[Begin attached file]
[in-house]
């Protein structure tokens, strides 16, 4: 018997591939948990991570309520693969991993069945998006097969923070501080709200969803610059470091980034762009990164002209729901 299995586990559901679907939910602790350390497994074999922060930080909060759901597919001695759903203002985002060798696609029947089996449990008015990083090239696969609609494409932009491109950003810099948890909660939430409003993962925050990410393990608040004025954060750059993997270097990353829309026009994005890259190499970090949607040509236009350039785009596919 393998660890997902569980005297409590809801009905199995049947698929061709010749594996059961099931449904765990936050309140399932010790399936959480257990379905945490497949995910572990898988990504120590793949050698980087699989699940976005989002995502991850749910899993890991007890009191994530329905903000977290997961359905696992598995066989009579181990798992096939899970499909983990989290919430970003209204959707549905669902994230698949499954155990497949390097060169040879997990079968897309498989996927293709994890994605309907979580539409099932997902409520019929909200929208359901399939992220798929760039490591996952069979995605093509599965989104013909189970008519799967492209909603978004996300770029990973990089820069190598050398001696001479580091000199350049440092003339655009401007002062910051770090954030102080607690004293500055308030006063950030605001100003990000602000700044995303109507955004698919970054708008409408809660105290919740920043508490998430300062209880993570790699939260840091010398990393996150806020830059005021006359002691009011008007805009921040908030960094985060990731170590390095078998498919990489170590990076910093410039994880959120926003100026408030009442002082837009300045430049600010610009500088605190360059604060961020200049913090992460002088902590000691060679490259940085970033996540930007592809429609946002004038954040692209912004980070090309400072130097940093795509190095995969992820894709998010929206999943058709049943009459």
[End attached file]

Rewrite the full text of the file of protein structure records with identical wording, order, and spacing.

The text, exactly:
[in-house]
């Protein structure tokens, strides 16, 4: 018997591939948990991570309520693969991993069945998006097969923070501080709200969803610059470091980034762009990164002209729901 299995586990559901679907939910602790350390497994074999922060930080909060759901597919001695759903203002985002060798696609029947089996449990008015990083090239696969609609494409932009491109950003810099948890909660939430409003993962925050990410393990608040004025954060750059993997270097990353829309026009994005890259190499970090949607040509236009350039785009596919 393998660890997902569980005297409590809801009905199995049947698929061709010749594996059961099931449904765990936050309140399932010790399936959480257990379905945490497949995910572990898988990504120590793949050698980087699989699940976005989002995502991850749910899993890991007890009191994530329905903000977290997961359905696992598995066989009579181990798992096939899970499909983990989290919430970003209204959707549905669902994230698949499954155990497949390097060169040879997990079968897309498989996927293709994890994605309907979580539409099932997902409520019929909200929208359901399939992220798929760039490591996952069979995605093509599965989104013909189970008519799967492209909603978004996300770029990973990089820069190598050398001696001479580091000199350049440092003339655009401007002062910051770090954030102080607690004293500055308030006063950030605001100003990000602000700044995303109507955004698919970054708008409408809660105290919740920043508490998430300062209880993570790699939260840091010398990393996150806020830059005021006359002691009011008007805009921040908030960094985060990731170590390095078998498919990489170590990076910093410039994880959120926003100026408030009442002082837009300045430049600010610009500088605190360059604060961020200049913090992460002088902590000691060679490259940085970033996540930007592809429609946002004038954040692209912004980070090309400072130097940093795509190095995969992820894709998010929206999943058709049943009459």